Speaking at an Ontario Medical Association briefing earlier this year, Dr. Sarita Verma noted that racialized communities, particularly Black and Indigenous people, may not trust vaccines because of the health system’s legacy of racism, exploitation, and experimentation on people of colour. Other people may be hesitant because they or someone they know experienced adverse effects from previous vaccinations. Such concerns require culturally competent, patient-centred discussions, Verma said – there is no one-size-fits-all approach.

At the Canadian Immunization Conference, Leask recommended proactively addressing misinformation with patients and directing them to trusted sources, using phrases like “You may hear…” to open the conversation.

For those concerned about the safety of the vaccines, “we need to remind people that we’ve had very large trials that have been carefully done,” Leask explained. However, it’s also important to acknowledge risk and uncertainty – overconfidence undermines public trust.

Putting risk in perspective

Communication about the adverse events linked to AstraZeneca’s COVID-19 vaccine has been particularly challenging. While there is enough evidence to say the AstraZeneca vaccine may cause very rare blood clots, according to Health Canada it is still very safe and effective and will remain on the market.

As of April 14, Canada has reported one case of immune thrombotic thrombocytopenia among 480,000 people who have received the AstraZeneca vaccine. Other countries have reported anywhere from one case for every 40,000 doses in Denmark to one in 250,000 in the United Kingdom. Regulators are urging people to seek medical care if they experience severe headaches, shortness of breath, chest and stomach pain, leg swelling, or pinprick bruising following vaccination. Denmark has pulled the vaccine.

However, public health experts have stressed that the risk of death and blood clots from COVID-19 is much higher. One in five patients hospitalized with COVID-19 develops some form of clot, and pre-print research from Oxford University suggests the risk of rare blood clots in the brain is far higher in those with COVID-19 than in those who receive the AstraZeneca vaccine.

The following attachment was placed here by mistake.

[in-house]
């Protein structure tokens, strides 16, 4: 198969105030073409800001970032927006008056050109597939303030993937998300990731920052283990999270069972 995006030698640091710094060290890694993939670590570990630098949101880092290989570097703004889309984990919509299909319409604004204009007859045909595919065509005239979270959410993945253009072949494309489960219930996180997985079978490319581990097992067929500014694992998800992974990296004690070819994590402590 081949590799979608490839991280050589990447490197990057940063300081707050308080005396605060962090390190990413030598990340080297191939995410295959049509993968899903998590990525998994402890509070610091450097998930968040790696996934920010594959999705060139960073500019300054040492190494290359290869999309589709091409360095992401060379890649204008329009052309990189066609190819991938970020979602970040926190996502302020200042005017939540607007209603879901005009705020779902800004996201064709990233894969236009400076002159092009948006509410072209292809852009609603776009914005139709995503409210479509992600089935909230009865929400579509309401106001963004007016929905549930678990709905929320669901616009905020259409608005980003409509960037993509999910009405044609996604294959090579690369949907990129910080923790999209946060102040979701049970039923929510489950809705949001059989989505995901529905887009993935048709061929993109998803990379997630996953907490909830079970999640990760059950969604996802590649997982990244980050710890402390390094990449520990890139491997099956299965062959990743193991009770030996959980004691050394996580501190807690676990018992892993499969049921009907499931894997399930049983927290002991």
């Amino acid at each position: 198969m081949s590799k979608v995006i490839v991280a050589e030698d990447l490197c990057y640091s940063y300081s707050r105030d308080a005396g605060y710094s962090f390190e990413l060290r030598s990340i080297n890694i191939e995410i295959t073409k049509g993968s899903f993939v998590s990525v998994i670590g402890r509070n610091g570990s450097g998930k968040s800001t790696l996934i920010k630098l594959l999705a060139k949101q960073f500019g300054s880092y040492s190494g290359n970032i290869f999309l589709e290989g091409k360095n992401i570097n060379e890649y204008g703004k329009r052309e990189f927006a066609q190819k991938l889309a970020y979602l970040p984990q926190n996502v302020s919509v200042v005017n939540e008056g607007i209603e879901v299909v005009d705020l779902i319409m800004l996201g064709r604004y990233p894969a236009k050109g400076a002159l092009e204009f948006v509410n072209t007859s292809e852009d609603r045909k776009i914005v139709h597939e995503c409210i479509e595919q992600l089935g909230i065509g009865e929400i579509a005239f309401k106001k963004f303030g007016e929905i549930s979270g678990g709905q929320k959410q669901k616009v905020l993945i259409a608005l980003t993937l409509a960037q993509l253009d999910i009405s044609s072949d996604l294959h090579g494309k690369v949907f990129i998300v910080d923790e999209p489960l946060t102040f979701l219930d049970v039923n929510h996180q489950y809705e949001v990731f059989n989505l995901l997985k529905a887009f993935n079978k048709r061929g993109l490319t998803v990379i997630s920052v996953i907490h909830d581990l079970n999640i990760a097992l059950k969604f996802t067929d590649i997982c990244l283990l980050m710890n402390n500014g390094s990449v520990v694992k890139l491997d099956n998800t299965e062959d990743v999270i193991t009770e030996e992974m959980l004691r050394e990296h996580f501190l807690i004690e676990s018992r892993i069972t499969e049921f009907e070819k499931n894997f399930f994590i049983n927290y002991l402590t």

In a recent Globe and Mail article, Andre Picard argued that the backlash to the AstraZeneca vaccine reflects a collective failure to “put risk in perspective.”

“As many scientists have observed, you have a greater risk of being badly injured in a car crash while driving to your vaccination appointment than actually being harmed by a COVID-19 vaccine,” he wrote. “Drugs we take every day – Tylenol, birth-control pills, heart medications, sleeping pills – all have potentially severe side effects. We generally accept those risks, or at least don’t think of them. Why do we expect vaccines to be magically problem-free when we don’t expect that of other drugs?”

According to Dr. Noni MacDonald, a professor of pediatrics and infectious disease at Dalhousie University, how doctors frame information about risk can ease or escalate patients’ anxiety. At the Canadian Immunization Conference, she gave the example of saying a vaccine is 99.99% safe versus saying it has a 0.1% chance of serious side effects.

MacDonald also urged clinicians to consider how much information they share at a time. While some people will be looking for a “full meal” of research, others will only need a “bite” to satisfy their questions. It’s important not to overwhelm people with detail unless they ask for it, she said.

In addition to preparing patients to recognize misinformation, Macdonald said health workers should also prepare to address coincidental illnesses and deaths that arise after vaccination. Given how many millions of people are receiving COVID-19 vaccines, “Guillain-Barre will happen, sudden infant [death syndrome] will happen, spontaneous abortions will happen,” without having anything to do with the shots, she said. “We need to make sure people don’t jump to conclusions.”